Two Chicago teens have been charged with carjacking and threatening to shoot the woman whose vehicle they stole. The incident occurred on the Southwest side of Chicago. The teens are accused of pulling a 58-year-old woman from her vehicle, threatening to shoot her, and then driving away with her car. Police were able to track down the vehicle less than two hours later. They arrested one of the teens at that time. 

While both assailants are under the age of 18, the older of the two, a 17-year-old, is facing charges for vehicular hijacking and aggravated robbery. The 15-year-old is facing one count of criminal trespass to a vehicle. Both teens will make their first appearance in juvenile court, but the 17-year-old is likely to be charged as an adult for violently depriving someone else of their property.

What is Vehicular Hijacking?

A Chicago man has been arrested for allegedly putting out a call on social media to loot during the civil unrest that gripped the city last August. James Massey, 22, has been charged with one count of inciting a riot. If convicted, he could face up to five years in federal prison

Calls for Violence Not Protected Under First Amendment

Calls to incite violence against either another person or their property is illegal. The First Amendment does not protect you from making credible, actionable threats, or encouraging others to do the same. The key words here are credible and actionable. If you have the means to carry out the threat or are calling upon others to help you carry out the threat, then you are in violation of laws that have been passed at both the federal and state level.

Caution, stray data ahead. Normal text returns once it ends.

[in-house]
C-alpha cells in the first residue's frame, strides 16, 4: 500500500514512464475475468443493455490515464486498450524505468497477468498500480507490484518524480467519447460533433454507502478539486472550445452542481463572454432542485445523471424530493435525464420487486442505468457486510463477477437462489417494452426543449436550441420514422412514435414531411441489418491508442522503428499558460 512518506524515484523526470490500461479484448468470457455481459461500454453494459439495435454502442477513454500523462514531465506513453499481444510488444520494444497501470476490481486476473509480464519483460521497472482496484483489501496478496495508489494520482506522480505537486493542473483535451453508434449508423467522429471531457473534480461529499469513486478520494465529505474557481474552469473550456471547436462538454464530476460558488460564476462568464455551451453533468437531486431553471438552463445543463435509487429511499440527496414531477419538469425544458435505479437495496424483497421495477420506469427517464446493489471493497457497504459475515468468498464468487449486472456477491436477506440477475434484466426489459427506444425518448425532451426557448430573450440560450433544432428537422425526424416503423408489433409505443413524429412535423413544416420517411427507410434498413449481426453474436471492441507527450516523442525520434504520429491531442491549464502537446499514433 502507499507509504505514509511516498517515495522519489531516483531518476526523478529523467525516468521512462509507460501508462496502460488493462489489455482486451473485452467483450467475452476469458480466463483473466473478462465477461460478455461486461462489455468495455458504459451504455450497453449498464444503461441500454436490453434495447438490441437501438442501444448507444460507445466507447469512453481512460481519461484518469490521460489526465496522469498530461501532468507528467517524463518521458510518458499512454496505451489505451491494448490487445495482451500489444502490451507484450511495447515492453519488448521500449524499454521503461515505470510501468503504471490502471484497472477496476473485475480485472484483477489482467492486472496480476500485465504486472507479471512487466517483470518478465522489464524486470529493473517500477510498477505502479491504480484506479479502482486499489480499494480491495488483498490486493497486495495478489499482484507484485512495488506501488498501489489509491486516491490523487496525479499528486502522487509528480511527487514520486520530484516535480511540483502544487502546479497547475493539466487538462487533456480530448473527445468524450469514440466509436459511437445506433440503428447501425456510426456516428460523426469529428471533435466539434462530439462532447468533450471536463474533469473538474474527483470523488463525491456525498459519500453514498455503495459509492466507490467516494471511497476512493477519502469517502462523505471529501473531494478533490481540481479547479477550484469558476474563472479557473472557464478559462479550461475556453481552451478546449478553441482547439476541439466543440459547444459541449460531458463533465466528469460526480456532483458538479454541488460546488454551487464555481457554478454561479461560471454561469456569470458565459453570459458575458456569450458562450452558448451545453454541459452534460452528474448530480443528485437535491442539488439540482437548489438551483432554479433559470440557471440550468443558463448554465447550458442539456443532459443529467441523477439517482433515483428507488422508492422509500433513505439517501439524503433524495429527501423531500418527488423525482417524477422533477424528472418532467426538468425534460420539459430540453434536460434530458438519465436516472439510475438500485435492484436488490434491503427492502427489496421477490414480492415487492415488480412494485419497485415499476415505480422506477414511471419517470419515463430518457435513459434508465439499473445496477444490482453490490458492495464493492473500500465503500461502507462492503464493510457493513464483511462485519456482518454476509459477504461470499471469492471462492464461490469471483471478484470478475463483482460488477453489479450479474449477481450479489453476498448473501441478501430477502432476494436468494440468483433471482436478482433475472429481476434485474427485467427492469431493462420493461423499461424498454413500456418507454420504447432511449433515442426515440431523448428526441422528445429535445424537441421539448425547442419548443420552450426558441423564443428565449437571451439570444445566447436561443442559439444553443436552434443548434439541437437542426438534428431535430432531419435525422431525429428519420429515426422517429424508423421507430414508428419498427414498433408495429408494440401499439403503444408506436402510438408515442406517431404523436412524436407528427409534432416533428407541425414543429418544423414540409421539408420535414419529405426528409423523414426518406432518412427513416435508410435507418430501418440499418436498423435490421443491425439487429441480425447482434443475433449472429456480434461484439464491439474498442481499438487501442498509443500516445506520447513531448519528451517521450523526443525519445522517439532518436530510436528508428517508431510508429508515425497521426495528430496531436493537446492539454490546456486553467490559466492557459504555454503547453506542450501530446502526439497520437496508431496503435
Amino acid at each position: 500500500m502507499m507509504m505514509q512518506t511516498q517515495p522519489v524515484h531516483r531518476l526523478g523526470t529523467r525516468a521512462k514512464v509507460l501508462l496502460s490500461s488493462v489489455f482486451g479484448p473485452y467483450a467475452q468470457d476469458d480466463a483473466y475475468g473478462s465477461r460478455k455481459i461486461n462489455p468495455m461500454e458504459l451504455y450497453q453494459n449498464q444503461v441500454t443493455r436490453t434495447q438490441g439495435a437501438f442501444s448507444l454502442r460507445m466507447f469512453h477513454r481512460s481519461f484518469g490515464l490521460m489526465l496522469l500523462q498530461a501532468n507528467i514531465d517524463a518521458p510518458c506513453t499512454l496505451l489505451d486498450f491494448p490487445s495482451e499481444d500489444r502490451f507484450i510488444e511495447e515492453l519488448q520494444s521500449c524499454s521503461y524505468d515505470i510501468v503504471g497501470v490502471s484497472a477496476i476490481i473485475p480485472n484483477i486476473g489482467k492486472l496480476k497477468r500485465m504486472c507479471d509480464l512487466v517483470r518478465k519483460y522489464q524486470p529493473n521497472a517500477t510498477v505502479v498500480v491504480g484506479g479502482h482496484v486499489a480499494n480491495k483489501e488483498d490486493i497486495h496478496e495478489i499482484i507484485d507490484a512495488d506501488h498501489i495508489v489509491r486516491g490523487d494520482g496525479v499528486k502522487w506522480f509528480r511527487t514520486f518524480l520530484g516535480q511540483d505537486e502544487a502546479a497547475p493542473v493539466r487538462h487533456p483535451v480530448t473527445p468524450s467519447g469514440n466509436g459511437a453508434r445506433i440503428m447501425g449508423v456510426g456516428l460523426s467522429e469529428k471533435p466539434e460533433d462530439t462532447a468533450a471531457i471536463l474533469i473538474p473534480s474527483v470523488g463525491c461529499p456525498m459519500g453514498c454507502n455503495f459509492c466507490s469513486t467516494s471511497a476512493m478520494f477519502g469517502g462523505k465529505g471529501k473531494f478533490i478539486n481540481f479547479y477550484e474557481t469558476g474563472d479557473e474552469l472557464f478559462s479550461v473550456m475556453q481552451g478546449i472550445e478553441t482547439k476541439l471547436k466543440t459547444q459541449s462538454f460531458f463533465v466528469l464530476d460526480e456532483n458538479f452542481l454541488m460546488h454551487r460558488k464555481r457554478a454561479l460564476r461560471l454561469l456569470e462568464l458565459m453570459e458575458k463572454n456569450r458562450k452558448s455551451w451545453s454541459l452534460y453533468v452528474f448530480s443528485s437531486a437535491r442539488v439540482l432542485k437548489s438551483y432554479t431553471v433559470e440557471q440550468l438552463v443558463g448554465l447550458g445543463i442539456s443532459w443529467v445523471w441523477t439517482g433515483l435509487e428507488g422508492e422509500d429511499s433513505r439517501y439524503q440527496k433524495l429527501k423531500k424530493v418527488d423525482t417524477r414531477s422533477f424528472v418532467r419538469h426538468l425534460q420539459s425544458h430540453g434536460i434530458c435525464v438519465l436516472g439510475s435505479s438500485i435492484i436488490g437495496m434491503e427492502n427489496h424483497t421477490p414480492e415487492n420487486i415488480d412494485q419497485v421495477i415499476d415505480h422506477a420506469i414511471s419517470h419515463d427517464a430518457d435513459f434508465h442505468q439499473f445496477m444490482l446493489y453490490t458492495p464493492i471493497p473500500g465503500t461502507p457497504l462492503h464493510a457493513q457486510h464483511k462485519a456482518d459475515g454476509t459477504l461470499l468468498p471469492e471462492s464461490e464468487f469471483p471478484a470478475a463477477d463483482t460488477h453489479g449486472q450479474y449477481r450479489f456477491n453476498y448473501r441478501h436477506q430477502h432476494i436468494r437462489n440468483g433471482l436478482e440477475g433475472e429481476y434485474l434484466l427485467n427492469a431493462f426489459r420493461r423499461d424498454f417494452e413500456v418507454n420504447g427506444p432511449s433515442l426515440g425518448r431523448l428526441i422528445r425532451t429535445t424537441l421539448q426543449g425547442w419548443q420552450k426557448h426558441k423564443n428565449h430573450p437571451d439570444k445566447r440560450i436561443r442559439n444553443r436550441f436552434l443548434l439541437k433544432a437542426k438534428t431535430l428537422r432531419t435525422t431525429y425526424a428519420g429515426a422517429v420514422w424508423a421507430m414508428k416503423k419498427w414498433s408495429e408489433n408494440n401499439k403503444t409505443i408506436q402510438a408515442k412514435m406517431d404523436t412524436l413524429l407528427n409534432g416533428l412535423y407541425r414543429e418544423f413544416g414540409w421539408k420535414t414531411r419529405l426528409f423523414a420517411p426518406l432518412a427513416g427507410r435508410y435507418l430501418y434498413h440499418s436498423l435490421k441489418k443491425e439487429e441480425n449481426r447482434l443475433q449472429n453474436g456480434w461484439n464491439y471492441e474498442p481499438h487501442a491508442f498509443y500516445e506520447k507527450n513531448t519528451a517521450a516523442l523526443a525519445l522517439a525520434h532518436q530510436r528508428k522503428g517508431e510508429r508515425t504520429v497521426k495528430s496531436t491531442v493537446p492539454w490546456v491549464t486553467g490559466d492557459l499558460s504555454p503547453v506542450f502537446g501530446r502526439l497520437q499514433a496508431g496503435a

A 33-year-old man has been charged with murder after thwarting an attempted burglary on his vehicle. The assailant, Lazaro Vaquez was reportedly cruising with his girlfriend to find someone to rob. He crossed paths with Adam Woods, who was not having it.

Video surveillance shows Vazquez approaching the car, but then appearing startled as Woods exited with a gun. Vazquez could be seen turning around and running. It was then that Woods fired four shots into Vazquez’s back, killing him. 

Is This a Legitimate Murder Charge?

A Chicago man is facing federal charges after police allege he hijacked a car at gunpoint, crashed it on the South Side of Chicago, and fired a shot at police before being apprehended. In 2018, the feds announced that they planned on trying more carjacking cases in federal court. David Johnson is the lucky beneficiary of that initiative. He is the first man to face charges under the federal initiative. 

At the time of the carjacking, David Johnson was on supervised release after he was found guilty of weapons charges. The US Attorney told the press that would-be carjackers had better watch out, “Committing a senseless act of violence like carjacking will earn you a home in federal prison for a long time.”

The Carjacking